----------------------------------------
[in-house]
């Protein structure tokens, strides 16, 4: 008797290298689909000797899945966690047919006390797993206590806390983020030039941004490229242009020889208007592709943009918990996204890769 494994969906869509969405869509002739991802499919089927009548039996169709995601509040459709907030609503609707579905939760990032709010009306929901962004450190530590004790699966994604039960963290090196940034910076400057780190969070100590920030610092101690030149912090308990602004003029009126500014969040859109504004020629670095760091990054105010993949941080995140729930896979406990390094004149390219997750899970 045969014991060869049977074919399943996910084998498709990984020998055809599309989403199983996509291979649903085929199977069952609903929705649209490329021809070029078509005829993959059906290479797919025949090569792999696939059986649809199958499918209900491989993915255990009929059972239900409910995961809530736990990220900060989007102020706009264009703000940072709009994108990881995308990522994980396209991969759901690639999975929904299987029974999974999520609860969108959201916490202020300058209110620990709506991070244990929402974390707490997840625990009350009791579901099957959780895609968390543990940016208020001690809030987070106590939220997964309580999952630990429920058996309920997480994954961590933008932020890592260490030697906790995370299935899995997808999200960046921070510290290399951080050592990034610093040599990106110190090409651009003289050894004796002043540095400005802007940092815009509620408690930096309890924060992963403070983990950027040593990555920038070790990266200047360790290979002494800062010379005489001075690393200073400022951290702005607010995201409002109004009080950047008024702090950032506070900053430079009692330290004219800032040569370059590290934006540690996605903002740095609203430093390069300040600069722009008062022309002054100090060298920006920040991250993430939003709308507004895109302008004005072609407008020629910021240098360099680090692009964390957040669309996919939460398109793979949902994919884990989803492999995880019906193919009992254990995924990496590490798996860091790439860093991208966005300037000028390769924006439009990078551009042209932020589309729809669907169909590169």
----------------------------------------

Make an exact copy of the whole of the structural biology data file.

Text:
[in-house]
């Protein structure tokens, strides 16, 4: 008797290298689909000797899945966690047919006390797993206590806390983020030039941004490229242009020889208007592709943009918990996204890769 494994969906869509969405869509002739991802499919089927009548039996169709995601509040459709907030609503609707579905939760990032709010009306929901962004450190530590004790699966994604039960963290090196940034910076400057780190969070100590920030610092101690030149912090308990602004003029009126500014969040859109504004020629670095760091990054105010993949941080995140729930896979406990390094004149390219997750899970 045969014991060869049977074919399943996910084998498709990984020998055809599309989403199983996509291979649903085929199977069952609903929705649209490329021809070029078509005829993959059906290479797919025949090569792999696939059986649809199958499918209900491989993915255990009929059972239900409910995961809530736990990220900060989007102020706009264009703000940072709009994108990881995308990522994980396209991969759901690639999975929904299987029974999974999520609860969108959201916490202020300058209110620990709506991070244990929402974390707490997840625990009350009791579901099957959780895609968390543990940016208020001690809030987070106590939220997964309580999952630990429920058996309920997480994954961590933008932020890592260490030697906790995370299935899995997808999200960046921070510290290399951080050592990034610093040599990106110190090409651009003289050894004796002043540095400005802007940092815009509620408690930096309890924060992963403070983990950027040593990555920038070790990266200047360790290979002494800062010379005489001075690393200073400022951290702005607010995201409002109004009080950047008024702090950032506070900053430079009692330290004219800032040569370059590290934006540690996605903002740095609203430093390069300040600069722009008062022309002054100090060298920006920040991250993430939003709308507004895109302008004005072609407008020629910021240098360099680090692009964390957040669309996919939460398109793979949902994919884990989803492999995880019906193919009992254990995924990496590490798996860091790439860093991208966005300037000028390769924006439009990078551009042209932020589309729809669907169909590169």